But it’s not the things themselves that really mattered in the end; it’s the way they’re depicted. In short, I should be talking about the music, not the molars. Figment looks like a cross between Bastion and an Amanita game. The isometric world is beautiful but it’s the way the scenery comes alive as you explore that really makes it shine. Almost all of the elements that make up the world bounce or sway and start to add to the soundtrack as you approach them. It’s a dynamic score that is visualised in the world as it plays, and I adore it.
Unlike Botanicula and its siblings, there’s no pointing and clicking required to activate the world’s many instruments and animations. As in a musical film, the world is simply ready to burst into song at any moment, and your character is the catalyst it needs. You don’t need bells on your fingers and toes, because the world gives you music wherever you go.
And in that world, you solve puzzles. There is combat, but mostly you’re collecting batteries and hitting switches. These are things that I hate doing. I hate most puzzles, in fact, but I particularly hate fetching things and figuring out what sequence I need to hit switches in to make sure the wind is blowing in the right direction so that I can put that one thing in the other thing to make a platform rotate. Figment made me do lots of things that would normally annoy me, but I was so caught up in the delightful aesthetic of the whole game, I actually enjoyed every minute.
The combat is decent, too. It’s a simple case of dodging and then thwacking enemies, or volleying projectiles back at bosses, but it’s satisfying and the controls are tight.
I had a warm little glow after playing and I wouldn’t have expected that a couple of minutes after sitting down at the laptop, because the game really did have to win me over. The first voice I heard was so sickeningly sweet that I was ready to drop Figment into the bin I reserve for all things twee and whimsical. Thankfully, that cutesy voice belongs to a companion who is a much-needed tonic to the dour player character; they’re a double-act, and I enjoyed their bickering.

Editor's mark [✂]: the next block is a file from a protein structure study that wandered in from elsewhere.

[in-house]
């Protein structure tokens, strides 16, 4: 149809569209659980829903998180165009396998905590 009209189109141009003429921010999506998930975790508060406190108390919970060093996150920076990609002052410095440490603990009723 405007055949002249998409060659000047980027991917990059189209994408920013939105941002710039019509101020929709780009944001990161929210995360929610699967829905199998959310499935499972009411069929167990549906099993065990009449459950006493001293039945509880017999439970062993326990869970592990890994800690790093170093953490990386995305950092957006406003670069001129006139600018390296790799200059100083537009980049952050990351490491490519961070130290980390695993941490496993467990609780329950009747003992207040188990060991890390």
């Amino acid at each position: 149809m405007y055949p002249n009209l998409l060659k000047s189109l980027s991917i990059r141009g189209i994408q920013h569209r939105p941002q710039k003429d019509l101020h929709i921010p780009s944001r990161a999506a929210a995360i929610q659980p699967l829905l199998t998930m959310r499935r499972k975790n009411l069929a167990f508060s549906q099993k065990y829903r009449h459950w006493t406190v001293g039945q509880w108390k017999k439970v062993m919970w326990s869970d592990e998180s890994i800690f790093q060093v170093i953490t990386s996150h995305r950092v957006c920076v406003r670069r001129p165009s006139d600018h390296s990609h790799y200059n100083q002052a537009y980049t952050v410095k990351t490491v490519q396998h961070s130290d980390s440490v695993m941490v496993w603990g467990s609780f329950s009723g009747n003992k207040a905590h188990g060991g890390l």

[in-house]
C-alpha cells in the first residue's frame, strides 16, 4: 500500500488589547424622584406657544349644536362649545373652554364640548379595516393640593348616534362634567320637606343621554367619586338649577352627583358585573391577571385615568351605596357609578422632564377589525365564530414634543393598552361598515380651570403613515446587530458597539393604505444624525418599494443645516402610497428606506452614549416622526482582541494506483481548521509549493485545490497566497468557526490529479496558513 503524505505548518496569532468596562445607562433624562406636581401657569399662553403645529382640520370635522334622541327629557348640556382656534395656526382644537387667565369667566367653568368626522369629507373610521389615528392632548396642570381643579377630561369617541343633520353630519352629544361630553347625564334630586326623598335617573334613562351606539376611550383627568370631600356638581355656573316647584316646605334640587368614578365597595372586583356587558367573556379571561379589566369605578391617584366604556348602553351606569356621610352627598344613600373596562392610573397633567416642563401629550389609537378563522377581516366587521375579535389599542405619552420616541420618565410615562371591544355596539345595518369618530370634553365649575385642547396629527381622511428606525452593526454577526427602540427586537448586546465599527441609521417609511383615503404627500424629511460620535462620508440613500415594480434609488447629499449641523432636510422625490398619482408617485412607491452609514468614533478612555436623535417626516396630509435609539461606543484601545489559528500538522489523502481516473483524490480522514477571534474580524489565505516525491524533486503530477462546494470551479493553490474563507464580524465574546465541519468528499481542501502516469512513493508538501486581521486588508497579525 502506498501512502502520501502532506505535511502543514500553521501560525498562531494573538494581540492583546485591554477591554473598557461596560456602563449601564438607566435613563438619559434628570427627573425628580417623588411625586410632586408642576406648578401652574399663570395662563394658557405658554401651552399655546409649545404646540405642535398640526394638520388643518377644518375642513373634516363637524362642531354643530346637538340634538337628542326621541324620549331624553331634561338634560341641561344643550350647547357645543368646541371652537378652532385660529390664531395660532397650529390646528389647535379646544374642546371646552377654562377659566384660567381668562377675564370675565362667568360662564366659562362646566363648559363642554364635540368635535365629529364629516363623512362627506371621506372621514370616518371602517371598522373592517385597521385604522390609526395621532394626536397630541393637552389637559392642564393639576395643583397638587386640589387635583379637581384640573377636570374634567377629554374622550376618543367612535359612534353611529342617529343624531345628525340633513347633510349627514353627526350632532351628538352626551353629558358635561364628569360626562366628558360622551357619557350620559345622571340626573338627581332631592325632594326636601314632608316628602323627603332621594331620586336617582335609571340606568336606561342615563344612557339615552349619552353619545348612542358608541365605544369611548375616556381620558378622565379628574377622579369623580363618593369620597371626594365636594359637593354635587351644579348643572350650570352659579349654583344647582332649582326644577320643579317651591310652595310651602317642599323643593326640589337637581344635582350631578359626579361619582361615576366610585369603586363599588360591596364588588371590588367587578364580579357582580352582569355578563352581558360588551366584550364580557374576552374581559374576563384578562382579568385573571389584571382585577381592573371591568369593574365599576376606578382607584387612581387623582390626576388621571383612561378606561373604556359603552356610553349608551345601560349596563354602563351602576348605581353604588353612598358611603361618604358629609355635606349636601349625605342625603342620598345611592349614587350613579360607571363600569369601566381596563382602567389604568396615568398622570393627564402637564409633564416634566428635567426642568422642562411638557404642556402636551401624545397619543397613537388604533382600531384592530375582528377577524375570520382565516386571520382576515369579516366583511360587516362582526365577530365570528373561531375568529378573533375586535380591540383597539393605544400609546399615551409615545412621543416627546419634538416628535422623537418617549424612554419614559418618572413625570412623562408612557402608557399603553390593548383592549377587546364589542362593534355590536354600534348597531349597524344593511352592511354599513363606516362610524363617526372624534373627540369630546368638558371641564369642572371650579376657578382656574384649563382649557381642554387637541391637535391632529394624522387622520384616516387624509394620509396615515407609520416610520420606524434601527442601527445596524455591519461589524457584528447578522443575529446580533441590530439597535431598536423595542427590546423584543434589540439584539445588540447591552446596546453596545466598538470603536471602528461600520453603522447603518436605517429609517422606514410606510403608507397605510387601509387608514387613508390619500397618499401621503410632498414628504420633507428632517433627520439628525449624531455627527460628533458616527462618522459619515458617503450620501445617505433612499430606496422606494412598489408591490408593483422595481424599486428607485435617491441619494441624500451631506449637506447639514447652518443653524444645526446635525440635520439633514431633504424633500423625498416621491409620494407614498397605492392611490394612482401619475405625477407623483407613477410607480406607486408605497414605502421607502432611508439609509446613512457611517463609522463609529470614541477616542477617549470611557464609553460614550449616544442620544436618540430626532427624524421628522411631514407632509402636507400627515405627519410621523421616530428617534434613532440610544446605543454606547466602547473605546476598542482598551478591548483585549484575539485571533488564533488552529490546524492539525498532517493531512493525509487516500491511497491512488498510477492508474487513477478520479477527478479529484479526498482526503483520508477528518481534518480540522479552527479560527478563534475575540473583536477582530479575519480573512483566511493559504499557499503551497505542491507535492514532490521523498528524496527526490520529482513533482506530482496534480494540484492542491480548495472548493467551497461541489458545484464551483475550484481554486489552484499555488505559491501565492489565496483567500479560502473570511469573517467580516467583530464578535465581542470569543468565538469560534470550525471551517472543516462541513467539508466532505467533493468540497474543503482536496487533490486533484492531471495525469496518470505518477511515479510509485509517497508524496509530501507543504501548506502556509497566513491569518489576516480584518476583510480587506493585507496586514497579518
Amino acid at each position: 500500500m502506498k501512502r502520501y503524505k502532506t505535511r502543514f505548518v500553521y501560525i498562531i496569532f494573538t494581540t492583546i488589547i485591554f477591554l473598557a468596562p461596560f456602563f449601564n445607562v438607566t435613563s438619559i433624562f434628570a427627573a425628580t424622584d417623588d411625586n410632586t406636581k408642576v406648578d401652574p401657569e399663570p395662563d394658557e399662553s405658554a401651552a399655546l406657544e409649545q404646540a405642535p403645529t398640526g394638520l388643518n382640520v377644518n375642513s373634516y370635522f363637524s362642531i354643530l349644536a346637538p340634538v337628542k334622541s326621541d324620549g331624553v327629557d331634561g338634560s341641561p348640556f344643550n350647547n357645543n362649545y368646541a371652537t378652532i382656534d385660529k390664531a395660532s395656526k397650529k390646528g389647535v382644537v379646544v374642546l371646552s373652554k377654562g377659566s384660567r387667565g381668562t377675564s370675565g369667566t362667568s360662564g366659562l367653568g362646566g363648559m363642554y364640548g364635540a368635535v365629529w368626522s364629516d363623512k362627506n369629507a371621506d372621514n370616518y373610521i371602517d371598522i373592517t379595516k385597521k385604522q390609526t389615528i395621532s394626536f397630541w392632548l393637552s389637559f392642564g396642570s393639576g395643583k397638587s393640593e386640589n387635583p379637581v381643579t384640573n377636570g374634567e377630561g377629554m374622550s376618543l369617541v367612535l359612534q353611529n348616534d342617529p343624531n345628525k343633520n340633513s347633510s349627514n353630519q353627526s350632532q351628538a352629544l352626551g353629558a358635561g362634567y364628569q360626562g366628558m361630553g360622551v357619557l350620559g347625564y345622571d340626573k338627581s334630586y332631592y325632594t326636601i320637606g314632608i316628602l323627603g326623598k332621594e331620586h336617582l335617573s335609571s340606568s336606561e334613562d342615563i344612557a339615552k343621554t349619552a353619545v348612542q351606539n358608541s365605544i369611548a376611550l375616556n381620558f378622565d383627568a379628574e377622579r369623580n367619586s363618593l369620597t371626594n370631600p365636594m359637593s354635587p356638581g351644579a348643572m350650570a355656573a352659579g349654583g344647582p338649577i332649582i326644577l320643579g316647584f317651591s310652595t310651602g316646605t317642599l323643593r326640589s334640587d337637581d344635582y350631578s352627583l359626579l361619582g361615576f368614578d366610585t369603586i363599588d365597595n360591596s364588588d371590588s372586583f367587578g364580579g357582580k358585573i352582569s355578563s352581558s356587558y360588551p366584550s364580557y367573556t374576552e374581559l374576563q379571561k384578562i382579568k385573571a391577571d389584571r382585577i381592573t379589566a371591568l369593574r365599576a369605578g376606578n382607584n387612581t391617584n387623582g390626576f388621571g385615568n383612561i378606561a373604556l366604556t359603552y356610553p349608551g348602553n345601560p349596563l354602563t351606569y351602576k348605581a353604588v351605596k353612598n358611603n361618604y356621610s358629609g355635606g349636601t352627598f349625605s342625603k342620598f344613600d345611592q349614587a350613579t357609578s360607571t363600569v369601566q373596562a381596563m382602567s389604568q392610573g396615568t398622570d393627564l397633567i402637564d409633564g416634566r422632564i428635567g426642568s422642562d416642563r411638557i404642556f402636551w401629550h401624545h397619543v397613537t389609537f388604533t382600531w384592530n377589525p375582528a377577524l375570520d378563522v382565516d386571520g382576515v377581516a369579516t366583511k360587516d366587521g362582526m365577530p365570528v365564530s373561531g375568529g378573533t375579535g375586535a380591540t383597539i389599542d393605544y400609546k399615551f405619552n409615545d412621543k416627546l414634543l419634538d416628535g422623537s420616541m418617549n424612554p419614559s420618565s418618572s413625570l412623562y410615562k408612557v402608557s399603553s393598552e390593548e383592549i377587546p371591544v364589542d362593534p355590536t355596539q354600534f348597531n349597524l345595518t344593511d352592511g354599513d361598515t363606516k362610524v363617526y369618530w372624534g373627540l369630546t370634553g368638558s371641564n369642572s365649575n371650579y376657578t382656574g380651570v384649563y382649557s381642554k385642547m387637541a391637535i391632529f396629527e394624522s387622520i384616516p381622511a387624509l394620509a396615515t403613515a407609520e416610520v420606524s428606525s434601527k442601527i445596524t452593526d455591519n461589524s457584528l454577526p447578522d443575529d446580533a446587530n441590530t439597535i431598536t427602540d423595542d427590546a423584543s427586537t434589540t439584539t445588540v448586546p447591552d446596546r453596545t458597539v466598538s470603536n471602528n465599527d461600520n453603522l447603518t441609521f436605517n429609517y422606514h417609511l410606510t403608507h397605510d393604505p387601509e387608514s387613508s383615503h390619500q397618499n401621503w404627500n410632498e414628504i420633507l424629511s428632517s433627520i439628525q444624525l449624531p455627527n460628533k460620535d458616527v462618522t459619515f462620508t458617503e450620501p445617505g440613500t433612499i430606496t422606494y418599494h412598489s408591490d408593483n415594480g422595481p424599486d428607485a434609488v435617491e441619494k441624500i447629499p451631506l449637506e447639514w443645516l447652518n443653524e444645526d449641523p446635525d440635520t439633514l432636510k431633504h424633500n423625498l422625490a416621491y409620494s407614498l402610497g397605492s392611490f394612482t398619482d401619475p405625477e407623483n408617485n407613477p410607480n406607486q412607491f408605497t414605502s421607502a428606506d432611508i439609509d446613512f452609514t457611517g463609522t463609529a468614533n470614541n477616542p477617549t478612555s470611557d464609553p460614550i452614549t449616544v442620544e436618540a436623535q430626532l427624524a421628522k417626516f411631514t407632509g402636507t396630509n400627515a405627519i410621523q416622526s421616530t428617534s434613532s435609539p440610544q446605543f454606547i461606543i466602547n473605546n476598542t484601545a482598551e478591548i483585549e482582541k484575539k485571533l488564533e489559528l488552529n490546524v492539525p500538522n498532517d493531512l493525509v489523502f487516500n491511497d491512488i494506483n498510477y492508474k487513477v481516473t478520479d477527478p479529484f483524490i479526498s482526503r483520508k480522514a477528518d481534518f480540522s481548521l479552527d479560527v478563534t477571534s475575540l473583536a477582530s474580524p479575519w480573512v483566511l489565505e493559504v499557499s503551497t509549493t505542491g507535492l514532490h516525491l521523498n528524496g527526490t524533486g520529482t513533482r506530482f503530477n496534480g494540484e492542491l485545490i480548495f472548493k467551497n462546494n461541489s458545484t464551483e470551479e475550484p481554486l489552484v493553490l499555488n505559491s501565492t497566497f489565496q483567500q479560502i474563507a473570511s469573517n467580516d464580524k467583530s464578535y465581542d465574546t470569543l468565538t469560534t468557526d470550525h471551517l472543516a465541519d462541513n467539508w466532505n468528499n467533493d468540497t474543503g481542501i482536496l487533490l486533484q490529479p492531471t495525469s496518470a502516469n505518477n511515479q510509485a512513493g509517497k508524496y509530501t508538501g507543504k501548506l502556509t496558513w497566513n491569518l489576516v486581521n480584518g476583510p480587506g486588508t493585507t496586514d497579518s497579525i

Mostly, I wish that double-act were the entire focus of the game. I wish it were Silly Symphonies, abstract, daft and comic, without the distraction of phobias and a journey through a traumatised mind. It’s entirely possible that the light touch of the musical elements will entwine well with the setting and story over the course of the entire game, but to me it felt like a distraction rather than an accompaniment. The timpani player who won’t stick to the script.
Those are minor gripes though, in the grand scheme of things, because Figment put an actual smile on my face, and that’s hard to do, particularly on the last day of a show where I’ve been interviewing and wandering around non-stop. It’s a game that relies on a certain level of polish, given that so much of its strength comes from the music and animations, and it looked mighty polished from where I was sitting. I wonder how much my opinion might change playing at home, alone, because it’s certainly a game that I enjoyed enthusing about with its designer, and I look forward to finding out.